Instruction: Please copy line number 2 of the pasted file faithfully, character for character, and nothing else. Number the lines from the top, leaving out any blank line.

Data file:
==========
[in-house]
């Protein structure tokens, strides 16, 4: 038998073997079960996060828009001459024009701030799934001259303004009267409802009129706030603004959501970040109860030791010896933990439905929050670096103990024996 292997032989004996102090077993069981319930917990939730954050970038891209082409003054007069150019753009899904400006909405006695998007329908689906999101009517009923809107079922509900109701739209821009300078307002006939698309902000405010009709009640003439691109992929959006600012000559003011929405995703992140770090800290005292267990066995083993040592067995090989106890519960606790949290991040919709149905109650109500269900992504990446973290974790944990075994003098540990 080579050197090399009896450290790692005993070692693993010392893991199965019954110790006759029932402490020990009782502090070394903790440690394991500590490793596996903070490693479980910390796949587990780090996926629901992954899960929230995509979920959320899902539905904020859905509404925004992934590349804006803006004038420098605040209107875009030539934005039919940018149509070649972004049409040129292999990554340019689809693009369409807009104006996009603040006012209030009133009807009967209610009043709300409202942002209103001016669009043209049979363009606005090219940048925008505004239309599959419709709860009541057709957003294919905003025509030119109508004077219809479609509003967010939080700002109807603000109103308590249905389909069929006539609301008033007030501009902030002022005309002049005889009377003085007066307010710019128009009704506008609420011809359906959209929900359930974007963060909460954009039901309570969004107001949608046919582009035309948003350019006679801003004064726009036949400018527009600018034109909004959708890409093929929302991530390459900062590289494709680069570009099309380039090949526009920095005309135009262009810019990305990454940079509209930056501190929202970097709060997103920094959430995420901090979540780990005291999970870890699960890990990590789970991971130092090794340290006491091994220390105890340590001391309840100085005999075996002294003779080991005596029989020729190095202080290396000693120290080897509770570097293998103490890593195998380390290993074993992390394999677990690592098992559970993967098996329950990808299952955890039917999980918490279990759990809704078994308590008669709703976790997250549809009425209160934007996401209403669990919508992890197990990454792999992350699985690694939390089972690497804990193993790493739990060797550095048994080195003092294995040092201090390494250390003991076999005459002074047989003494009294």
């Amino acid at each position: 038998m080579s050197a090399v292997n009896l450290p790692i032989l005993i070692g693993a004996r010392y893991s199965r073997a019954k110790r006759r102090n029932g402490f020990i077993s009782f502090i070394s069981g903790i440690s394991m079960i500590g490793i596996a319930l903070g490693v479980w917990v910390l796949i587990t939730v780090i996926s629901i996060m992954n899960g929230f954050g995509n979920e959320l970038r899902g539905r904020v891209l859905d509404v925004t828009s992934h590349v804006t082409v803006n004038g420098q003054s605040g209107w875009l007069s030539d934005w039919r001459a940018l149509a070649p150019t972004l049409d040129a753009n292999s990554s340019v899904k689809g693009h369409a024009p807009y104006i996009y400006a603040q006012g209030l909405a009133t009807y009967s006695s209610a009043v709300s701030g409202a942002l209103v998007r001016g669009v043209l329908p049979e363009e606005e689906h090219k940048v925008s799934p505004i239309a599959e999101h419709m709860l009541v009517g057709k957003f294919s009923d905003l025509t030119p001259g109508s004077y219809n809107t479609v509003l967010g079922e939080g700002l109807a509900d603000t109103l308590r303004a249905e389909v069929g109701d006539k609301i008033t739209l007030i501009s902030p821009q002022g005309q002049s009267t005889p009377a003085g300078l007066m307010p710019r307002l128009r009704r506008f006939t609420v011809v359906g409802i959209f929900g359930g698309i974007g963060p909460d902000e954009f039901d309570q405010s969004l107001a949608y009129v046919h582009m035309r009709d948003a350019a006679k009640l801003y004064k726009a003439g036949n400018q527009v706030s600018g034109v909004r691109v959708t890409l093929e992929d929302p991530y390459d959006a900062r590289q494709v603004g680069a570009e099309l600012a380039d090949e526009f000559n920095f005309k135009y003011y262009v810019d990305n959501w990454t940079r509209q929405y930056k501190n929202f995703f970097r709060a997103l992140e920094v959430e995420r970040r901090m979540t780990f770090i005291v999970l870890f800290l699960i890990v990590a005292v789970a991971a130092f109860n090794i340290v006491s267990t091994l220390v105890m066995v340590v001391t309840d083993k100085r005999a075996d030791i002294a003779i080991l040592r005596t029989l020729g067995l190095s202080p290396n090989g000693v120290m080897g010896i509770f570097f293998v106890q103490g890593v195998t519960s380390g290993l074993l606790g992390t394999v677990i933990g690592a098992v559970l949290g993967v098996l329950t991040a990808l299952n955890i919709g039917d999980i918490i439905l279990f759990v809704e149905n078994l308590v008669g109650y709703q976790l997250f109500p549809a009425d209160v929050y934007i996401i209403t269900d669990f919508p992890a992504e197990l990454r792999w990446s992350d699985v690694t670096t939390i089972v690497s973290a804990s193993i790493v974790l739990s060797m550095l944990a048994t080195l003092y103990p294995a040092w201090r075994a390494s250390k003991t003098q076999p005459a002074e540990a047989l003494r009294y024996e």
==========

């Protein structure tokens, strides 16, 4: 038998073997079960996060828009001459024009701030799934001259303004009267409802009129706030603004959501970040109860030791010896933990439905929050670096103990024996 292997032989004996102090077993069981319930917990939730954050970038891209082409003054007069150019753009899904400006909405006695998007329908689906999101009517009923809107079922509900109701739209821009300078307002006939698309902000405010009709009640003439691109992929959006600012000559003011929405995703992140770090800290005292267990066995083993040592067995090989106890519960606790949290991040919709149905109650109500269900992504990446973290974790944990075994003098540990 080579050197090399009896450290790692005993070692693993010392893991199965019954110790006759029932402490020990009782502090070394903790440690394991500590490793596996903070490693479980910390796949587990780090996926629901992954899960929230995509979920959320899902539905904020859905509404925004992934590349804006803006004038420098605040209107875009030539934005039919940018149509070649972004049409040129292999990554340019689809693009369409807009104006996009603040006012209030009133009807009967209610009043709300409202942002209103001016669009043209049979363009606005090219940048925008505004239309599959419709709860009541057709957003294919905003025509030119109508004077219809479609509003967010939080700002109807603000109103308590249905389909069929006539609301008033007030501009902030002022005309002049005889009377003085007066307010710019128009009704506008609420011809359906959209929900359930974007963060909460954009039901309570969004107001949608046919582009035309948003350019006679801003004064726009036949400018527009600018034109909004959708890409093929929302991530390459900062590289494709680069570009099309380039090949526009920095005309135009262009810019990305990454940079509209930056501190929202970097709060997103920094959430995420901090979540780990005291999970870890699960890990990590789970991971130092090794340290006491091994220390105890340590001391309840100085005999075996002294003779080991005596029989020729190095202080290396000693120290080897509770570097293998103490890593195998380390290993074993992390394999677990690592098992559970993967098996329950990808299952955890039917999980918490279990759990809704078994308590008669709703976790997250549809009425209160934007996401209403669990919508992890197990990454792999992350699985690694939390089972690497804990193993790493739990060797550095048994080195003092294995040092201090390494250390003991076999005459002074047989003494009294």